The highly successful grower is never satisfied, the mindset is always that it is never “good enough” and there’s always room for improvement. This motivates the grower to constantly do research into new growing techniques, pest control, disease control and advancements. The investigation aspect of the research can become a daily habit of the successful grower and time is always put aside for this. The industry advances rapidly and highly successfulgrowers needs to stay on top of it.
6. Keeping Equipment Maintained
Maintenance of all greenhouse equipment is essential to the success of the crop. Irrigation equipment if not maintained will give false readings and poor results will be imminent. A successful grower will be in the habit of calibrating sensors and probes on a regular basis, leaky pumps will be addressed immediately and injectors will be also be inspected. Motors on vents, shading and blackout will also be given attention on a regular basis as these systems must be operating properly to attain the highest quality product. Well maintained equipment runs as it’s designed and gives the grower that “peace of mind” that is paramount for a grower’s success!
7. Superior and Ongoing Training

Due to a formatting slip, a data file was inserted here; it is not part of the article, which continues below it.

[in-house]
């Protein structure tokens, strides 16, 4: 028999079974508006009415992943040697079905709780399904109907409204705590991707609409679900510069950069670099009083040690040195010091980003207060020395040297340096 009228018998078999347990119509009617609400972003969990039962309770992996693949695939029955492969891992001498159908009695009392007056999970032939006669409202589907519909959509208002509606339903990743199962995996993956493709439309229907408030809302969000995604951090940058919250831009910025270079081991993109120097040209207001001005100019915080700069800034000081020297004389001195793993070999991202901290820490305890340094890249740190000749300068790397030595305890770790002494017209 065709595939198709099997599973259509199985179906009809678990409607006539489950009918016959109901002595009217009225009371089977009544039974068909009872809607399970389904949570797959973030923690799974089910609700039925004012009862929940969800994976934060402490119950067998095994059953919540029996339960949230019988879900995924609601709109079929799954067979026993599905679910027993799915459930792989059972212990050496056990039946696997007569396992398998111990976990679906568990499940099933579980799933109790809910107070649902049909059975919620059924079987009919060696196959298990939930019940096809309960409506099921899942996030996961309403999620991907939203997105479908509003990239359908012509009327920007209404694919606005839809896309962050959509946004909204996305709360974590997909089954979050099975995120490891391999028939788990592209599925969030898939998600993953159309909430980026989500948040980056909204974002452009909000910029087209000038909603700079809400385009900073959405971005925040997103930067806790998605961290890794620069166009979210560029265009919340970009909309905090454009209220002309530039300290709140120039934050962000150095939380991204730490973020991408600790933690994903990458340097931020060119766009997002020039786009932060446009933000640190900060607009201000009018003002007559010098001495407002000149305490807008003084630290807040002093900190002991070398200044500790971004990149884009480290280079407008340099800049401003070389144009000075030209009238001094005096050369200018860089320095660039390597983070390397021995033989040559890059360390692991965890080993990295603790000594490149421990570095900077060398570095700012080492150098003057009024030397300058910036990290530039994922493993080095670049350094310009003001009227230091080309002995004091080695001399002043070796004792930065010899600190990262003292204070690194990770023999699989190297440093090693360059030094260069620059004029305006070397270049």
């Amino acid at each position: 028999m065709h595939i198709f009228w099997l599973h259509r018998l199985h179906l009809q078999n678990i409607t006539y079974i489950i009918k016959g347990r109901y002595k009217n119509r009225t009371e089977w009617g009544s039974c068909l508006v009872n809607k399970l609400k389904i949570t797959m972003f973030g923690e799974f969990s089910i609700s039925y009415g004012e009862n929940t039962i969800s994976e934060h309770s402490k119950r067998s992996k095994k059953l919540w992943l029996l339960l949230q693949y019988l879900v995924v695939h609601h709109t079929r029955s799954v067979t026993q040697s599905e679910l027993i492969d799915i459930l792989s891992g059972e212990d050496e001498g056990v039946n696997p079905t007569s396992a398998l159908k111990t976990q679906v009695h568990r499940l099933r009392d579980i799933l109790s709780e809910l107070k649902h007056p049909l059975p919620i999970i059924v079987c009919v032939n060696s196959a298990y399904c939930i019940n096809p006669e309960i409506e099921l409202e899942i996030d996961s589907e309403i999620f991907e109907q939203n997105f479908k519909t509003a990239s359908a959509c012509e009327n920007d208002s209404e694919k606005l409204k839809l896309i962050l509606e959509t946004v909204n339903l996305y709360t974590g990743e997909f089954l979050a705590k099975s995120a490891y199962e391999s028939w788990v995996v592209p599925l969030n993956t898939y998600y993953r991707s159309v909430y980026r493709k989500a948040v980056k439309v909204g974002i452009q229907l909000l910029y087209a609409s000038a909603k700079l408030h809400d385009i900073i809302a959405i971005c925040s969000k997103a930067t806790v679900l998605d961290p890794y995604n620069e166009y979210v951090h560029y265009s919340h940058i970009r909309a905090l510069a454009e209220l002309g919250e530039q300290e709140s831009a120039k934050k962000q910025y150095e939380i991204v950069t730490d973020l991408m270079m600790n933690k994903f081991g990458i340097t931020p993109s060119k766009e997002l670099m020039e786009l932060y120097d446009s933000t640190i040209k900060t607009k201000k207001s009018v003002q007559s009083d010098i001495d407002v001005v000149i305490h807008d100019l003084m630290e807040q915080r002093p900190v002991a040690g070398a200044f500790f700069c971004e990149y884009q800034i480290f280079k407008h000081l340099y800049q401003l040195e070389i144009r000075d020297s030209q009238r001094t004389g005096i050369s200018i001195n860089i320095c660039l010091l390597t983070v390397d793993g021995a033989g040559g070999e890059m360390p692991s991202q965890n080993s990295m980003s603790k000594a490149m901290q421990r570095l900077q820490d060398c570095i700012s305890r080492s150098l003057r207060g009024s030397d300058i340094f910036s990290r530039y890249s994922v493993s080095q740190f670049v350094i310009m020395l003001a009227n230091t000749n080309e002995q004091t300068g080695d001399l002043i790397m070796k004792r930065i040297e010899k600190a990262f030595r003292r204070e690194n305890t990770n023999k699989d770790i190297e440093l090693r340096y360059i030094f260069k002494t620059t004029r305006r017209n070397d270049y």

Highly successful people recognise the need for continual learning for themselves and their team. Successful growers share their knowledge with other team members; they attend industry events and seminars, and encourage others to do the same. Good training programs and standard operating procedures ensure individual jobs are consistently done to the company’s quality requirements. And an open mind to new learning opportunities enables a successful grower to continually make improvements.
Growing is both an art and a science. Highly successful growers do not limit themselves to mastering their particular crop, they learn about the business, the customer base, the market trends, and about other potential plants they could grow. And the world is a better place because of the fruits, vegetables, herbs, flowers, shrubs, and trees that they grow.
It was late 2009. I was 3 and a half years out of high school and working full time at Canada’s largest musical instruments retailer. If you had asked me then, I would have told you I had my dream job. I was constantly learning, meeting interesting people, and had access to all the latest toys and gadgets. It’s funny how perspective can change. I was very proud and successful in what I did, but no longer felt challenged and was seeking the fulfillment of participating in something more profound. In the midst of economic uncertainty, nothing seemed more secure and essential than the need for food.
Out of countless friends and acquaintances spending many thousands of dollars on a post-secondary education, few of them had pursued a career in the field of their studies. I was convinced that if I was going to spend my money, I wanted to specialize in something that was inarguably essential. It’s a funny thing, food. People need it. Every day. With all the talk in those days about careers being “recession proof”, it seemed obvious that people’s need for food was unwavering. Therefore, if I was able to produce food, there would always be mouths to consume it.